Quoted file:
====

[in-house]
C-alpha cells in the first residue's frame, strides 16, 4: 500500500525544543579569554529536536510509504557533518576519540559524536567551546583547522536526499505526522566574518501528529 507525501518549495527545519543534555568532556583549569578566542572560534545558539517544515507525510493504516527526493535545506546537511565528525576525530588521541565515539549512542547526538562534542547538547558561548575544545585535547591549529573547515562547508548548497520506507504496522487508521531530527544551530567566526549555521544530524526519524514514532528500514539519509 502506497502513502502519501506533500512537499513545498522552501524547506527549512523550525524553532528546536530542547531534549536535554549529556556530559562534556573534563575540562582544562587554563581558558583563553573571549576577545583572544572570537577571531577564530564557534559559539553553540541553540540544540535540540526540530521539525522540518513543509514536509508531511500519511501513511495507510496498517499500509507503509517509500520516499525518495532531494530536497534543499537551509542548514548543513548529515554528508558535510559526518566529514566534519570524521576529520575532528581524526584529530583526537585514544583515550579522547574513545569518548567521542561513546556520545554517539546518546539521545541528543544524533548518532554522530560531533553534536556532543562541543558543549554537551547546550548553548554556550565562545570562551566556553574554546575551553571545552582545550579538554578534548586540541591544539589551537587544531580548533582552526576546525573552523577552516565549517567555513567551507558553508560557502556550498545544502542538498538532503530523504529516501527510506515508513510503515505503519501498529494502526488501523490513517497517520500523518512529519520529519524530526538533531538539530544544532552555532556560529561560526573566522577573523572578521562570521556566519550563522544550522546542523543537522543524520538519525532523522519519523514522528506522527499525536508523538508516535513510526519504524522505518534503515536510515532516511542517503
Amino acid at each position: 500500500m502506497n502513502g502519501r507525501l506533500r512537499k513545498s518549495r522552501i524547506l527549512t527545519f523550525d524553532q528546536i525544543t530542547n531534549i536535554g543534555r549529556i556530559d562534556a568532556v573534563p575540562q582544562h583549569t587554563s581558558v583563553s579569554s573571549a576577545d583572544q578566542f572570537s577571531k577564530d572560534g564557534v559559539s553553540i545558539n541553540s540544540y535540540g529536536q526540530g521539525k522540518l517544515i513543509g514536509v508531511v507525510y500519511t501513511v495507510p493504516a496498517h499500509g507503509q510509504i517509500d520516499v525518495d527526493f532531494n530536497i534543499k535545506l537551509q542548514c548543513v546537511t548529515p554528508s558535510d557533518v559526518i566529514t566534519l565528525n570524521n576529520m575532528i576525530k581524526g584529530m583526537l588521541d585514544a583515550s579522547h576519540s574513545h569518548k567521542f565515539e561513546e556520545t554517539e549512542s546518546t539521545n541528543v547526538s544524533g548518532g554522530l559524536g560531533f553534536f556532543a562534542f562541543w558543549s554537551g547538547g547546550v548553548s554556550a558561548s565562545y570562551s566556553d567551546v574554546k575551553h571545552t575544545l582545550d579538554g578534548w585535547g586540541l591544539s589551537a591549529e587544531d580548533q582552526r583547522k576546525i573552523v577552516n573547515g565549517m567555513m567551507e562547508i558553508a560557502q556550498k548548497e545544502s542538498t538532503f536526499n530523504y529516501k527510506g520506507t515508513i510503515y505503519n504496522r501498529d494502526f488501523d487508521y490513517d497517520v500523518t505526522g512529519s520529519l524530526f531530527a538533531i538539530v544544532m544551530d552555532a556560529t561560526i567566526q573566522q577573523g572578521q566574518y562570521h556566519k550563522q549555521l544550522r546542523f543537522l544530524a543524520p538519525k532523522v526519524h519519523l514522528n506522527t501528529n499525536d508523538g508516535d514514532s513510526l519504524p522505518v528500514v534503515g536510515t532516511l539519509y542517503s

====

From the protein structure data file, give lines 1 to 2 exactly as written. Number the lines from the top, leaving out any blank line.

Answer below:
[in-house]
C-alpha cells in the first residue's frame, strides 16, 4: 500500500525544543579569554529536536510509504557533518576519540559524536567551546583547522536526499505526522566574518501528529 507525501518549495527545519543534555568532556583549569578566542572560534545558539517544515507525510493504516527526493535545506546537511565528525576525530588521541565515539549512542547526538562534542547538547558561548575544545585535547591549529573547515562547508548548497520506507504496522487508521531530527544551530567566526549555521544530524526519524514514532528500514539519509 502506497502513502502519501506533500512537499513545498522552501524547506527549512523550525524553532528546536530542547531534549536535554549529556556530559562534556573534563575540562582544562587554563581558558583563553573571549576577545583572544572570537577571531577564530564557534559559539553553540541553540540544540535540540526540530521539525522540518513543509514536509508531511500519511501513511495507510496498517499500509507503509517509500520516499525518495532531494530536497534543499537551509542548514548543513548529515554528508558535510559526518566529514566534519570524521576529520575532528581524526584529530583526537585514544583515550579522547574513545569518548567521542561513546556520545554517539546518546539521545541528543544524533548518532554522530560531533553534536556532543562541543558543549554537551547546550548553548554556550565562545570562551566556553574554546575551553571545552582545550579538554578534548586540541591544539589551537587544531580548533582552526576546525573552523577552516565549517567555513567551507558553508560557502556550498545544502542538498538532503530523504529516501527510506515508513510503515505503519501498529494502526488501523490513517497517520500523518512529519520529519524530526538533531538539530544544532552555532556560529561560526573566522577573523572578521562570521556566519550563522544550522546542523543537522543524520538519525532523522519519523514522528506522527499525536508523538508516535513510526519504524522505518534503515536510515532516511542517503